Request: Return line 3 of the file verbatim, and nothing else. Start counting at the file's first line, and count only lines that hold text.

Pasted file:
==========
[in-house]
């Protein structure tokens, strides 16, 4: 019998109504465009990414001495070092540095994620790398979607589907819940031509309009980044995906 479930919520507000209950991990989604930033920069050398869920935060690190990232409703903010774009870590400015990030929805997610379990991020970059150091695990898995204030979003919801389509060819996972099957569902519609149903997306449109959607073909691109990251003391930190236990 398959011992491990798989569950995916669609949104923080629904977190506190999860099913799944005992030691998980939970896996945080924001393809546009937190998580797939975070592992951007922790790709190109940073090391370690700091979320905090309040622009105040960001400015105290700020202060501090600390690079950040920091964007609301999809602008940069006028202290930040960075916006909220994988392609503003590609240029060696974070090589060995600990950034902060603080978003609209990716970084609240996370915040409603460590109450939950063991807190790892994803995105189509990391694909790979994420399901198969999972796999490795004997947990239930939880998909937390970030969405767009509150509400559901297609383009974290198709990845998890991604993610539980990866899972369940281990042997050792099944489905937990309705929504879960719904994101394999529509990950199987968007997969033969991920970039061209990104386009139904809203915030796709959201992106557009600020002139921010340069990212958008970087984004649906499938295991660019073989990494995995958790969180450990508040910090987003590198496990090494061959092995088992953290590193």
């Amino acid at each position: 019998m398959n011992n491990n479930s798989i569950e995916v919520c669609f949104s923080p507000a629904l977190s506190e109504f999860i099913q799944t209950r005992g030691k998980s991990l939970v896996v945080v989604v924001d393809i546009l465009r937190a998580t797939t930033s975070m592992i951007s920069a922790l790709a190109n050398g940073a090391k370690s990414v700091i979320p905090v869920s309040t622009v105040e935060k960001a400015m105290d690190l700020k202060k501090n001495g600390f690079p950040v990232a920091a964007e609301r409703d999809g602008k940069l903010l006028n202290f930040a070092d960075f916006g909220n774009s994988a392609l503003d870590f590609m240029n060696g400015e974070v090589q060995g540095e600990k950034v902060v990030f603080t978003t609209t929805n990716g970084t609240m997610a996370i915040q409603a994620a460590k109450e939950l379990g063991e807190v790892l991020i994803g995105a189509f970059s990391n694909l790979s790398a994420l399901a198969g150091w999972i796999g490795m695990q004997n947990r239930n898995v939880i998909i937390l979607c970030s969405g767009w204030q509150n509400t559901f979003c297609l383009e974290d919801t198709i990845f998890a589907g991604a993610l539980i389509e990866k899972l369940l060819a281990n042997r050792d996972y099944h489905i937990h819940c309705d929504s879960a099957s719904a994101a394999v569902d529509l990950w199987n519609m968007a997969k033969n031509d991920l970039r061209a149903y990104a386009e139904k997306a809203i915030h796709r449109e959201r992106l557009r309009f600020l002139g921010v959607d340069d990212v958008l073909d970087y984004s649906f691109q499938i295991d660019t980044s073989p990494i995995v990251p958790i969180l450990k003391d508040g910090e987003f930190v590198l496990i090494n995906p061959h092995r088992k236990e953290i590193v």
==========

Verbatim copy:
């Amino acid at each position: 019998m398959n011992n491990n479930s798989i569950e995916v919520c669609f949104s923080p507000a629904l977190s506190e109504f999860i099913q799944t209950r005992g030691k998980s991990l939970v896996v945080v989604v924001d393809i546009l465009r937190a998580t797939t930033s975070m592992i951007s920069a922790l790709a190109n050398g940073a090391k370690s990414v700091i979320p905090v869920s309040t622009v105040e935060k960001a400015m105290d690190l700020k202060k501090n001495g600390f690079p950040v990232a920091a964007e609301r409703d999809g602008k940069l903010l006028n202290f930040a070092d960075f916006g909220n774009s994988a392609l503003d870590f590609m240029n060696g400015e974070v090589q060995g540095e600990k950034v902060v990030f603080t978003t609209t929805n990716g970084t609240m997610a996370i915040q409603a994620a460590k109450e939950l379990g063991e807190v790892l991020i994803g995105a189509f970059s990391n694909l790979s790398a994420l399901a198969g150091w999972i796999g490795m695990q004997n947990r239930n898995v939880i998909i937390l979607c970030s969405g767009w204030q509150n509400t559901f979003c297609l383009e974290d919801t198709i990845f998890a589907g991604a993610l539980i389509e990866k899972l369940l060819a281990n042997r050792d996972y099944h489905i937990h819940c309705d929504s879960a099957s719904a994101a394999v569902d529509l990950w199987n519609m968007a997969k033969n031509d991920l970039r061209a149903y990104a386009e139904k997306a809203i915030h796709r449109e959201r992106l557009r309009f600020l002139g921010v959607d340069d990212v958008l073909d970087y984004s649906f691109q499938i295991d660019t980044s073989p990494i995995v990251p958790i969180l450990k003391d508040g910090e987003f930190v590198l496990i090494n995906p061959h092995r088992k236990e953290i590193v």